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Using the Power of Technology for Viral Outbreaks

Artist’s rendition of a virus particle.

When the world is experiencing a viral pandemic, scientists and health officials quickly want data-driven answers to understand the situation and better formulate a public health response. Technology provides tools that researchers can use to develop a rapid sequencing protocol. With such a protocol, the data generated can help answer questions about disease epidemiology and understand the interaction between host and virus. Even better: If the protocol is freely available and based on cheap, mobile sequencing systems.

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Improving SARS-CoV-2 Antibody Detection with Bioluminescence

Science is the practice of figuring out how things work and then using that knowledge to further our understanding or to create tools that can solve problems facing the world. Bioluminescent tools and assays are examples of science doing all these things. Bioluminescence is the light-yielding (luminescence) chemical reaction that is used by many lifeforms. When fireflies flicker in the twilight, they are using bioluminescence to flash on and off.  Chemically, bioluminescence happens when an enzyme called luciferase acts on a light-emitting compound, luciferin, in the presence of adenosine triphosphate (ATP), magnesium and oxygen.

For scientists, bioluminescence can serve as a tool to help them understand many cellular functions. Since few animal or plant cells produce their own light, there is little to no background signal (light) to be concerned about. This lack of background means that all light coming from the sample can be measured. In fact, bioluminescence is often a preferred tool for scientists because it does not require an external light source or special filters, which are required for fluorescence-based technologies.

Promega scientists have developed bioluminescent tools and assays to support leading edge scientific research for decades, beginning in 1990 with the Luciferase biosensor technology based on firefly luciferase. Luciferase is a wonderful tool for studying how enzymes work because its output (light) is so easy to measure: samples are placed into a special instrument called a luminometer, and the amount of light being produced (Relative Light Units) is recorded. Bioluminescence technology can be configured to measure a variety of cellular biology, ranging from cell health to enzyme activity down to the specific event of turning a gene on or off. The advent of new techniques for genetic manipulation, along with an enhanced understanding of bioluminescence and the discovery and engineering of better luciferases, enables science to use bioluminescence in even more unique ways.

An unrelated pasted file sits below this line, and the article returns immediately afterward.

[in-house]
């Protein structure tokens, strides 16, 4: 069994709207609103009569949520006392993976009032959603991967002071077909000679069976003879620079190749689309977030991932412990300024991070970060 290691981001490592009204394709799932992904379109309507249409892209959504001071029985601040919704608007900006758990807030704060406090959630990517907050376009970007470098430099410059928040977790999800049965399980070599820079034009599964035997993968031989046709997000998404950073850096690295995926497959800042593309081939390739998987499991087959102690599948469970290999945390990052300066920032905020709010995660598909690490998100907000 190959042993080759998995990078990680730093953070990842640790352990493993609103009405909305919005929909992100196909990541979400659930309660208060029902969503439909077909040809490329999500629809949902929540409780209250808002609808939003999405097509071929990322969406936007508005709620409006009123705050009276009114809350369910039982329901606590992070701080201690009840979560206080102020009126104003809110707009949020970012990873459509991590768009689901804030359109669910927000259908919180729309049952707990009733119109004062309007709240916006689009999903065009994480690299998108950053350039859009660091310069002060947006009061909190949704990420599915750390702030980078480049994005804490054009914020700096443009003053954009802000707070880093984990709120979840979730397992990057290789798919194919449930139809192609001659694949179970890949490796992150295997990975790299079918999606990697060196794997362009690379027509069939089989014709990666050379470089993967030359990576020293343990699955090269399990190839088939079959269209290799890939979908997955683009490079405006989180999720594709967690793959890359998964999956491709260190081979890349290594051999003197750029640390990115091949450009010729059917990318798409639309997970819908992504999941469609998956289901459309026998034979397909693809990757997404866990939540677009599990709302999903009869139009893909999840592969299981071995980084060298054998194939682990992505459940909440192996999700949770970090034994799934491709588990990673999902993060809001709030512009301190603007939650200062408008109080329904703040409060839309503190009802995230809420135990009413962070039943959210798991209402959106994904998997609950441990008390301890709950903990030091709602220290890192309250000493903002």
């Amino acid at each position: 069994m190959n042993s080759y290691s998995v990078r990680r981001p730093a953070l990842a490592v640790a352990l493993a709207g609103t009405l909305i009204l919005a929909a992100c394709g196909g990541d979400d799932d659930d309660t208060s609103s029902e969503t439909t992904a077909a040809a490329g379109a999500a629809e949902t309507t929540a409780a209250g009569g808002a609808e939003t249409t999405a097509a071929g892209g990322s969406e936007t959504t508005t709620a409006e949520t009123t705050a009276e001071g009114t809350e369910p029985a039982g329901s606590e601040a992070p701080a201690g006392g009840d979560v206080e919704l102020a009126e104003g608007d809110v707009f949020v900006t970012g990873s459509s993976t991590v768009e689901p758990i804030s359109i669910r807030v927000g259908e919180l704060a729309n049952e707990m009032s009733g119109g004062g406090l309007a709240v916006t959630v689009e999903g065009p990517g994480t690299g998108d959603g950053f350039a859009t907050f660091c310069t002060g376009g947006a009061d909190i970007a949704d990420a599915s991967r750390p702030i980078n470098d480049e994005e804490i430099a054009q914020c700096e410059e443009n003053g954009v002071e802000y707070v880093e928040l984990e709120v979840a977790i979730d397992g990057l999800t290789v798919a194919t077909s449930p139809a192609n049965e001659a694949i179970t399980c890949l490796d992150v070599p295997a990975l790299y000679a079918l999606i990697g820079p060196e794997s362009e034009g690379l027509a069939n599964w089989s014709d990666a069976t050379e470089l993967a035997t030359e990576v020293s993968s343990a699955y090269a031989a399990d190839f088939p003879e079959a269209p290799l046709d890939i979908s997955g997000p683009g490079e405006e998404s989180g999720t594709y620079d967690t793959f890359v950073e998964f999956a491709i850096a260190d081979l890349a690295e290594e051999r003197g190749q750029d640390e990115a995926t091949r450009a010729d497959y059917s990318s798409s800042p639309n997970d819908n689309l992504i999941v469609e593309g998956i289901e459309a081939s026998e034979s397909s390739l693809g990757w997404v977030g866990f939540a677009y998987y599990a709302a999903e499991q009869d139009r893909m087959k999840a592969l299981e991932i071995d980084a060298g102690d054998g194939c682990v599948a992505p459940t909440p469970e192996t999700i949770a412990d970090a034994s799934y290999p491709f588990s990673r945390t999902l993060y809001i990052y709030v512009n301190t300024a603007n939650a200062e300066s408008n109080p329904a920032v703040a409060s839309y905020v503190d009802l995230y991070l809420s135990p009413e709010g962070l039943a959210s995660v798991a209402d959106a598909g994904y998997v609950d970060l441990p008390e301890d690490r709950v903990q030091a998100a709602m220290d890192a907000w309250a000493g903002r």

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Social Distancing: Taking a Lesson from Creatures Big and Small

For many of us, the current SARS-CoV-2 pandemic means working from home. For many, working from home means being away from human companionship that’s normally part of our work lives. While my four-legged office mates are quiet and do not require meetings, they are no substitute for human coworkers.

How about you? In our socially distanced world, do you find strength in the knowledge that others are also self-isolating to stay healthy?

What if I told you that numerous animal species, lobsters to mongoose, ants to mandrills, all practice social distancing to avoid infectious agents? Here are a few examples.

Image of banded mongoose family group.
Banded mongoose family group.
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New Uses for Old Drugs: Remdesivir and COVID-19

With the COVID-19 pandemic far from over in the United States and worldwide, the battle against the disease continues to intensify. Much hope has been pinned on vaccine development. However, vaccines are a long-term, preventative strategy. The immediate need for drugs to fight COVID-19 has accelerated efforts for a variety of potential treatments (see The Race to Develop New Therapeutics Against Coronaviruses).

The Remdesivir Origin Story

3d model of coronavirus

One drug that has received widespread attention is remdesivir. It was developed from research by Gilead Sciences that began in 2009, originally targeting hepatitis C virus (HCV) and respiratory syncytial virus (RSV) (1). At present, remdesivir is classified as an investigational new drug (IND) and has not been approved for therapeutic use anywhere in the world.